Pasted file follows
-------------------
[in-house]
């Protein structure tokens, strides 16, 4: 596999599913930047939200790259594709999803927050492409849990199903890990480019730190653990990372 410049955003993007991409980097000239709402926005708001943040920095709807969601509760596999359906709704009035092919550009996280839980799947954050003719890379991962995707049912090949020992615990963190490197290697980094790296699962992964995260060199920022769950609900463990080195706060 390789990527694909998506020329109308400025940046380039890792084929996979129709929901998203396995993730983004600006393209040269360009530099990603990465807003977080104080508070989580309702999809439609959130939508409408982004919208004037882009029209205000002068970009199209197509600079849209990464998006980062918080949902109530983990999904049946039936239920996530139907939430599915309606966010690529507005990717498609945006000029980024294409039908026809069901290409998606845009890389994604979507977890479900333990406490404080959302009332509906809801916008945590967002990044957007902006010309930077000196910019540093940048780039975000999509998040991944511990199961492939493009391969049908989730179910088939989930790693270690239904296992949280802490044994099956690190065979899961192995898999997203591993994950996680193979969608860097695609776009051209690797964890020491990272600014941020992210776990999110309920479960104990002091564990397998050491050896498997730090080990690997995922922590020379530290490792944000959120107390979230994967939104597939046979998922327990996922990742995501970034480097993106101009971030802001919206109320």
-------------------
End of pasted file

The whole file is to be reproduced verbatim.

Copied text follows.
[in-house]
């Protein structure tokens, strides 16, 4: 596999599913930047939200790259594709999803927050492409849990199903890990480019730190653990990372 410049955003993007991409980097000239709402926005708001943040920095709807969601509760596999359906709704009035092919550009996280839980799947954050003719890379991962995707049912090949020992615990963190490197290697980094790296699962992964995260060199920022769950609900463990080195706060 390789990527694909998506020329109308400025940046380039890792084929996979129709929901998203396995993730983004600006393209040269360009530099990603990465807003977080104080508070989580309702999809439609959130939508409408982004919208004037882009029209205000002068970009199209197509600079849209990464998006980062918080949902109530983990999904049946039936239920996530139907939430599915309606966010690529507005990717498609945006000029980024294409039908026809069901290409998606845009890389994604979507977890479900333990406490404080959302009332509906809801916008945590967002990044957007902006010309930077000196910019540093940048780039975000999509998040991944511990199961492939493009391969049908989730179910088939989930790693270690239904296992949280802490044994099956690190065979899961192995898999997203591993994950996680193979969608860097695609776009051209690797964890020491990272600014941020992210776990999110309920479960104990002091564990397998050491050896498997730090080990690997995922922590020379530290490792944000959120107390979230994967939104597939046979998922327990996922990742995501970034480097993106101009971030802001919206109320």